Sunday, the 14th, I decided to give it another shot. I was going to make sure there was no reason for error. I put the sensor it 4 hours after lunch, with no additional food or insulin. Chances were, my blood sugars were not going far. I waited the 2 hour warm up period, still eating nothing, and taking no insulin. I waited another 45 minutes after the first calibration before I ate anything and took any insulin. I am only calibrating the recommended 2 times a day(I had been doing 3), first time in the morning, after fasting, and now in the evening, which I have also made a fasting time of day to prevent any possible errors. I hate that I am modifying my life to appease a piece of equipment that is supposed to help me. The accuracy has improved minimally. If I am between 80 and 150, it is very close, almost always within the 20% guideline. As soon and I drop out of that range however, the Guardian is way, way off. I realize that even fingersticks are more accurate with normal numbers, but I am talking about a difference of at least 100 points. It still has not caught an actual low. Most of the time, it showed me holding steady in the 80-90 range, while my blood sugar is in the 50's. I have decided to get over my disappointment and move on. The biggest reason I wanted to borrow the Guardian is to get my basals nailed down really well. To do that, my blood sugars should be within the 80 to 150 range anyway. I will continue to monitor my blood sugars like I normally would (not the 20 or so times I did for several days trying to figure out what the heck was going on with the Guardian) and give up on the dream that this equipment could help me prevent highs and lows. Someday maybe it will get there, but it has not arrived for me. Not yet anyway.

Saturday, October 06, 2007

Not Impressed

I am on day 4 of the Guardian, and I'm not going to lie, I'm disappointed. We all know there are peaks and valleys in our blood sugars. I wish they didn't happen, and I try and prevent them, but usually when I graph out my blood sugars there they are, the hills and valleys of highs and lows. With the Guardian, there are no hills or valleys, there are only ant hills and minor puddles. It has only caught one low blood sugar, and never shows me as high as my blood says I am. With lows, it might say I go down to 82 or so, not the 50's I'm actually experiencing. The Guardian might show I'm up to 200, but a finger stick shows I'm actually 260. Last night, I went down to 60, and the Guardian showed me holding steadily at 150. I'm sorry, but that is a huge, unacceptable difference. The first full day I had the Guardian, I was ready to believe every number it showed me. I just did a minimum number of blood sugar checks before meals, and fully thought that my blood sugars really were that amazing, almost never straying outside of the 80 to 120 range. Now I am not that sure. I am still checking my blood sugar 8 to 10 times a day. I hope as time goes on that maybe I find out why it shows such differences, but for now, I just don't trust it. I am greatly disappointed in this piece of equipment. I thought this was the next greatest, life changing piece of equipment. I thought maybe it would be worth fighting the insurance company for coverage, but for now I think it would be a waste of time.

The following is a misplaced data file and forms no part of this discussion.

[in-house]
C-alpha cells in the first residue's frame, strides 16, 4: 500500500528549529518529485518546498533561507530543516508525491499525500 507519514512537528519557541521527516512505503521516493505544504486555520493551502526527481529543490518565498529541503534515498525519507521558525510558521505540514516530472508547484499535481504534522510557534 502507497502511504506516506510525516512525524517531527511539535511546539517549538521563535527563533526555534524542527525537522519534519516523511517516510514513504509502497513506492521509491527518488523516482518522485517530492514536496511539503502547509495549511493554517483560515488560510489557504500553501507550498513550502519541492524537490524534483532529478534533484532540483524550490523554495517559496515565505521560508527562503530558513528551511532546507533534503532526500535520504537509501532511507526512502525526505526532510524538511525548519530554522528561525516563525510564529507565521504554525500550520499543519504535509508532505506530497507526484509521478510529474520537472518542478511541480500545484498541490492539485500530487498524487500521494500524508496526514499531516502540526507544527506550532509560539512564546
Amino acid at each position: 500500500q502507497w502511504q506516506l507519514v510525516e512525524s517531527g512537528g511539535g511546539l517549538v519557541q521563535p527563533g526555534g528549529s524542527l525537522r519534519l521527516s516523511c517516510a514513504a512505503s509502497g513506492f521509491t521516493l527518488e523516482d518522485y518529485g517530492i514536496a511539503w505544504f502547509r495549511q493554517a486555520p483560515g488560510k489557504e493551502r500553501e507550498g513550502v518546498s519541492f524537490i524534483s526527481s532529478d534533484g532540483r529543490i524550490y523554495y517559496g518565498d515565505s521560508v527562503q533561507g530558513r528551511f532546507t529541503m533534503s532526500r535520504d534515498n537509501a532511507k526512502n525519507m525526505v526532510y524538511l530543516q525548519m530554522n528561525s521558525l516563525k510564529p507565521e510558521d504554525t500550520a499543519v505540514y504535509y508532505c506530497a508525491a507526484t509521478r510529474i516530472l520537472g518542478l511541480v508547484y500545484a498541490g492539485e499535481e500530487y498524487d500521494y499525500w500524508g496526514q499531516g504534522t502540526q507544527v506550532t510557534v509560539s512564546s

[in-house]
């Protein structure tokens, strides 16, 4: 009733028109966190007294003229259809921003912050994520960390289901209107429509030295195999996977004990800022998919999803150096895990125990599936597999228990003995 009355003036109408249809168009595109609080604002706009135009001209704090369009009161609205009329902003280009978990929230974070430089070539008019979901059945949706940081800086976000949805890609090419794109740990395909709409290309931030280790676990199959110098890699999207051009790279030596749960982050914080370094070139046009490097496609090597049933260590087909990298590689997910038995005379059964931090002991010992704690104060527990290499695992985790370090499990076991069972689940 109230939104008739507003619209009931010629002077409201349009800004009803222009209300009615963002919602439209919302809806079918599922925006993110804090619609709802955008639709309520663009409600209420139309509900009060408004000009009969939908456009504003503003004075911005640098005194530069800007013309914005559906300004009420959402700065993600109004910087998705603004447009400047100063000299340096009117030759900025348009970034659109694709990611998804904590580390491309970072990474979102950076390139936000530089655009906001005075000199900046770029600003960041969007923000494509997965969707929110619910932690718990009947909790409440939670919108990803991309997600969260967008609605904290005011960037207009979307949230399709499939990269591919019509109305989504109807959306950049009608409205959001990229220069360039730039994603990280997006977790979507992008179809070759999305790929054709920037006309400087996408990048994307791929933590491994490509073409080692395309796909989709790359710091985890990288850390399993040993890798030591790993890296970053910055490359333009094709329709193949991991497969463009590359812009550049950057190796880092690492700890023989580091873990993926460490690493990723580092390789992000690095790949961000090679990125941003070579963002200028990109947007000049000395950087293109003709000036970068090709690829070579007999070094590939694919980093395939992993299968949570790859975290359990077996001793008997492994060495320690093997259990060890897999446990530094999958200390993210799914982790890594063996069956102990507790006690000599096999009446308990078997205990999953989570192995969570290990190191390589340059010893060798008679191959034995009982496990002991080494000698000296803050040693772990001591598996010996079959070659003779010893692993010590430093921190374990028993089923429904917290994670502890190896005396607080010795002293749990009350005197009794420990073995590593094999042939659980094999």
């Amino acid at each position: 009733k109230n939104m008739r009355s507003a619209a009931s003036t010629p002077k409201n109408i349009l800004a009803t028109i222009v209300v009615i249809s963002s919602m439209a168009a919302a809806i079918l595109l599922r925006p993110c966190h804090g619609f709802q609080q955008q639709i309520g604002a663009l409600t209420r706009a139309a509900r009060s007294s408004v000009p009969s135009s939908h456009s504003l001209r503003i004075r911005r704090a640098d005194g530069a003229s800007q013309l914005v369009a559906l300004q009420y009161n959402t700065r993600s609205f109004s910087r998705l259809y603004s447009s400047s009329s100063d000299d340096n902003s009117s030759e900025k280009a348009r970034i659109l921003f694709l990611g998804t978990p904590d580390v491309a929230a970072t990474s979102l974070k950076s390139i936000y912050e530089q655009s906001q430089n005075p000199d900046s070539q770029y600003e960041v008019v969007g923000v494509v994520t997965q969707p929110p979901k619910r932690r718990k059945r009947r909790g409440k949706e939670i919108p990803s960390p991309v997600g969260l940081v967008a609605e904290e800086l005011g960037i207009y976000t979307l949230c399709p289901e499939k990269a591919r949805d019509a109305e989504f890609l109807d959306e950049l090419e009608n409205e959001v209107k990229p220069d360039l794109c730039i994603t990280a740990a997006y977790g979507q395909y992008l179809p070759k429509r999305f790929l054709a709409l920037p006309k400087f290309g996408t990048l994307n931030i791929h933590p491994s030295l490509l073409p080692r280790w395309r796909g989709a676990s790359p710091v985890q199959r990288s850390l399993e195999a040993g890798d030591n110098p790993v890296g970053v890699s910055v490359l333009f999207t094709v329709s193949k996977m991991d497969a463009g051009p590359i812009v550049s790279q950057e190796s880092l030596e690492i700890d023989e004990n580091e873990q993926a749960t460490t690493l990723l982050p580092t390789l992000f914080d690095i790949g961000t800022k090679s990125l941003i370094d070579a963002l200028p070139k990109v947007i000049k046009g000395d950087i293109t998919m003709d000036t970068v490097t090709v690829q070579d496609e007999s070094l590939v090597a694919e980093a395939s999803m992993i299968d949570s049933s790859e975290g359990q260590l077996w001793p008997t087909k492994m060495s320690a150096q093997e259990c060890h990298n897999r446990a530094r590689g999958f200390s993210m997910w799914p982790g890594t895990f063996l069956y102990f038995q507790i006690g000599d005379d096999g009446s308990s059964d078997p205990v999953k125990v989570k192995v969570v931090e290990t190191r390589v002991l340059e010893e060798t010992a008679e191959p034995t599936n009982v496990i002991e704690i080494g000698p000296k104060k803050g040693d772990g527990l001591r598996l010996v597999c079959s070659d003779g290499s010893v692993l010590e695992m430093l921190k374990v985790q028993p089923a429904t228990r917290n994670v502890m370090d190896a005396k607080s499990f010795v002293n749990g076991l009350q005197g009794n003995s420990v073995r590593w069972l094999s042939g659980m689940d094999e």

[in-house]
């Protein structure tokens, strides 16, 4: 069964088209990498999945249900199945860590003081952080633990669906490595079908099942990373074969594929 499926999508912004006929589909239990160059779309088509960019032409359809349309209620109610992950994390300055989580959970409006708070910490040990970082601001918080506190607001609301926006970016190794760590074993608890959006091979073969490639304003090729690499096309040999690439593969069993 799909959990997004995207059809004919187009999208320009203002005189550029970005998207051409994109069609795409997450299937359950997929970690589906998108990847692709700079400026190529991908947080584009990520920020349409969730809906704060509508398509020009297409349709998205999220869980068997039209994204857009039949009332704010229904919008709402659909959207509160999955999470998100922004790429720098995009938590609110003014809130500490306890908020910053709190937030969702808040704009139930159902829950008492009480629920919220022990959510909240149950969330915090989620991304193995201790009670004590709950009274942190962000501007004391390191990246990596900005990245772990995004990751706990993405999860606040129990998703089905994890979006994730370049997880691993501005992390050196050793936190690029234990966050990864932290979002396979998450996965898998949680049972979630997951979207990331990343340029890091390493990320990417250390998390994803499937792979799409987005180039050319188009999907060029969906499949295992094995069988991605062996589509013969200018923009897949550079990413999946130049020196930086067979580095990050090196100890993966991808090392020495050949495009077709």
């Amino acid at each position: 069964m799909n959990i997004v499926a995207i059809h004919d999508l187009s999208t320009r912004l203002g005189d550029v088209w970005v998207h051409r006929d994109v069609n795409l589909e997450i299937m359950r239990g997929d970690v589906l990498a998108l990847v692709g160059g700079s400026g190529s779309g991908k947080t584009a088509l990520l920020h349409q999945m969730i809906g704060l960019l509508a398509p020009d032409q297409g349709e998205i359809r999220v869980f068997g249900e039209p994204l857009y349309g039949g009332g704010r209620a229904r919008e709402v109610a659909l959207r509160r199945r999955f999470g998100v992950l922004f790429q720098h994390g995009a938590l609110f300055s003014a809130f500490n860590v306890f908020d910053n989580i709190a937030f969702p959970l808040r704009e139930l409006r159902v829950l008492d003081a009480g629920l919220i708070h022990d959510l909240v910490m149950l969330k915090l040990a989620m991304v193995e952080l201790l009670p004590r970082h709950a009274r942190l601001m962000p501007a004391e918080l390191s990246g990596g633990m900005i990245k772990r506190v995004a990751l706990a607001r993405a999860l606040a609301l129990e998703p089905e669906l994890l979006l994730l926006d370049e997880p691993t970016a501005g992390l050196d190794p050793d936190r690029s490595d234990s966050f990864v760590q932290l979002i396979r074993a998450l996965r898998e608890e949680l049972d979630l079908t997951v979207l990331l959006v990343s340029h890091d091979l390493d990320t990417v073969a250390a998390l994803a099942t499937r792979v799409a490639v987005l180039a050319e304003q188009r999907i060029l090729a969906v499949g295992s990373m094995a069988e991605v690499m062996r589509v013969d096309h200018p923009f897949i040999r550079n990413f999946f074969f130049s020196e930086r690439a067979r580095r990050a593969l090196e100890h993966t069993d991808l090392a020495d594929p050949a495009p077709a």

Wednesday, October 03, 2007

19 Years

Nineteen years ago today, I was diagnosed with diabetes.
Today, I feel very diabetic. That might sound strange to some. There are some days when diabetes sinks into the background and routines take over. Today though it is on the forefront of my mind. On my left side, I wear my Cozmo and Quick-set, almost silently delivering insulin. On the right, the Guardian RT and mini-link transmitter, attempting to tell me if the pump is giving me the right amount if insulin. These are part of my life now and they are reminders of what I need to do to survive and thrive.